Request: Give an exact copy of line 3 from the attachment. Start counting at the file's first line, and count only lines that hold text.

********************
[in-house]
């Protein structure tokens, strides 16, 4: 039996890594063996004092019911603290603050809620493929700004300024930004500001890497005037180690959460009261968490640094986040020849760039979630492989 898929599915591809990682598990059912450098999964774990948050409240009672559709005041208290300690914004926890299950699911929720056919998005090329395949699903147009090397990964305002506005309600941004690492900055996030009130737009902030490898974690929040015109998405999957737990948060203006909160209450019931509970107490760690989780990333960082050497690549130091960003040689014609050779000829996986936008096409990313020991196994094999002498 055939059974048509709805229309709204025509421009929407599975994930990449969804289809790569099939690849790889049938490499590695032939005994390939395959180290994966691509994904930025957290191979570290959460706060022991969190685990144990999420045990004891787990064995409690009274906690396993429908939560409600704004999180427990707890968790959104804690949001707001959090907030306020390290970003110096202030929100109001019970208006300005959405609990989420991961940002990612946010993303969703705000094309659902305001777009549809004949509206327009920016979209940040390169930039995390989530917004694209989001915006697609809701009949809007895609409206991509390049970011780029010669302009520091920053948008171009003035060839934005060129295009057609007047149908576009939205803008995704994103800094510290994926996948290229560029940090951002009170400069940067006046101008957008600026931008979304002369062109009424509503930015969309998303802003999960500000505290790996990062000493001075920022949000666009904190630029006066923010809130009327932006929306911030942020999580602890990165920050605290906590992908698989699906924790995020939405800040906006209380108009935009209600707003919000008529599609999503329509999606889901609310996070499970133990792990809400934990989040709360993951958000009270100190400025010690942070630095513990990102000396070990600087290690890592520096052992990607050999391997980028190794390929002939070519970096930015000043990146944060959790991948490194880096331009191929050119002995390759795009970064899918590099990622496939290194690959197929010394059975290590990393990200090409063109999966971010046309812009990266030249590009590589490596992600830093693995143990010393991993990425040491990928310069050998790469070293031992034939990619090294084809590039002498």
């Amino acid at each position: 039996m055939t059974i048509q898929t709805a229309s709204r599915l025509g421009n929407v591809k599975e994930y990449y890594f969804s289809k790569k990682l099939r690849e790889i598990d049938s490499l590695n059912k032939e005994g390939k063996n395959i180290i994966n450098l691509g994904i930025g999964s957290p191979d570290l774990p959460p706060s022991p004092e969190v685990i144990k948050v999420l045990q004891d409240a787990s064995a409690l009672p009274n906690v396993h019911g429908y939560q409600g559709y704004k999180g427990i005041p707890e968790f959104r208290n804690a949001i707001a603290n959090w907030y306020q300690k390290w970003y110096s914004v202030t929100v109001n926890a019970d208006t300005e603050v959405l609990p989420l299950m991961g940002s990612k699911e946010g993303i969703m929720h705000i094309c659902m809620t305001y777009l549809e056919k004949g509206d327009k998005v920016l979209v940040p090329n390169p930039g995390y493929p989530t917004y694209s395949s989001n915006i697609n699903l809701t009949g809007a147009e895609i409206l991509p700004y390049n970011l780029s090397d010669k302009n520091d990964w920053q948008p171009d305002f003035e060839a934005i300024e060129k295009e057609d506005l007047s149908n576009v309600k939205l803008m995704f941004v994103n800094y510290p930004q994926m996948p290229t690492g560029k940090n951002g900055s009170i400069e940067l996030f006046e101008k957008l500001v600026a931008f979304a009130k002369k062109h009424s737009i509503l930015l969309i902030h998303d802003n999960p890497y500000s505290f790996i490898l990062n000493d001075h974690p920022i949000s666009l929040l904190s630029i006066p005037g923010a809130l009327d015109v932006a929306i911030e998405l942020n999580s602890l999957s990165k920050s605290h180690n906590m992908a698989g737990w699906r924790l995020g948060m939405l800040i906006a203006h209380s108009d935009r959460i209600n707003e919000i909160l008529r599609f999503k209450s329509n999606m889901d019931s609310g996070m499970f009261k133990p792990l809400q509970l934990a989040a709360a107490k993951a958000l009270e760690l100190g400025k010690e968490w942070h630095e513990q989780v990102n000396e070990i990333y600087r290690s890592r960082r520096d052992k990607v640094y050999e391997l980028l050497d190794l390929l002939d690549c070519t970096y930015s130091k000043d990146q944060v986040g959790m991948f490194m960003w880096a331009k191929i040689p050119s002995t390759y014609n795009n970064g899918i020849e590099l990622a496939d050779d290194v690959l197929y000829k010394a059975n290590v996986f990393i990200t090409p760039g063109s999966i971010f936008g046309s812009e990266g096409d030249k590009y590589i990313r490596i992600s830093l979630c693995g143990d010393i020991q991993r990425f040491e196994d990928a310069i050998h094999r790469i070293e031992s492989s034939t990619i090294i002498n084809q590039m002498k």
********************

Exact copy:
């Amino acid at each position: 039996m055939t059974i048509q898929t709805a229309s709204r599915l025509g421009n929407v591809k599975e994930y990449y890594f969804s289809k790569k990682l099939r690849e790889i598990d049938s490499l590695n059912k032939e005994g390939k063996n395959i180290i994966n450098l691509g994904i930025g999964s957290p191979d570290l774990p959460p706060s022991p004092e969190v685990i144990k948050v999420l045990q004891d409240a787990s064995a409690l009672p009274n906690v396993h019911g429908y939560q409600g559709y704004k999180g427990i005041p707890e968790f959104r208290n804690a949001i707001a603290n959090w907030y306020q300690k390290w970003y110096s914004v202030t929100v109001n926890a019970d208006t300005e603050v959405l609990p989420l299950m991961g940002s990612k699911e946010g993303i969703m929720h705000i094309c659902m809620t305001y777009l549809e056919k004949g509206d327009k998005v920016l979209v940040p090329n390169p930039g995390y493929p989530t917004y694209s395949s989001n915006i697609n699903l809701t009949g809007a147009e895609i409206l991509p700004y390049n970011l780029s090397d010669k302009n520091d990964w920053q948008p171009d305002f003035e060839a934005i300024e060129k295009e057609d506005l007047s149908n576009v309600k939205l803008m995704f941004v994103n800094y510290p930004q994926m996948p290229t690492g560029k940090n951002g900055s009170i400069e940067l996030f006046e101008k957008l500001v600026a931008f979304a009130k002369k062109h009424s737009i509503l930015l969309i902030h998303d802003n999960p890497y500000s505290f790996i490898l990062n000493d001075h974690p920022i949000s666009l929040l904190s630029i006066p005037g923010a809130l009327d015109v932006a929306i911030e998405l942020n999580s602890l999957s990165k920050s605290h180690n906590m992908a698989g737990w699906r924790l995020g948060m939405l800040i906006a203006h209380s108009d935009r959460i209600n707003e919000i909160l008529r599609f999503k209450s329509n999606m889901d019931s609310g996070m499970f009261k133990p792990l809400q509970l934990a989040a709360a107490k993951a958000l009270e760690l100190g400025k010690e968490w942070h630095e513990q989780v990102n000396e070990i990333y600087r290690s890592r960082r520096d052992k990607v640094y050999e391997l980028l050497d190794l390929l002939d690549c070519t970096y930015s130091k000043d990146q944060v986040g959790m991948f490194m960003w880096a331009k191929i040689p050119s002995t390759y014609n795009n970064g899918i020849e590099l990622a496939d050779d290194v690959l197929y000829k010394a059975n290590v996986f990393i990200t090409p760039g063109s999966i971010f936008g046309s812009e990266g096409d030249k590009y590589i990313r490596i992600s830093l979630c693995g143990d010393i020991q991993r990425f040491e196994d990928a310069i050998h094999r790469i070293e031992s492989s034939t990619i090294i002498n084809q590039m002498k």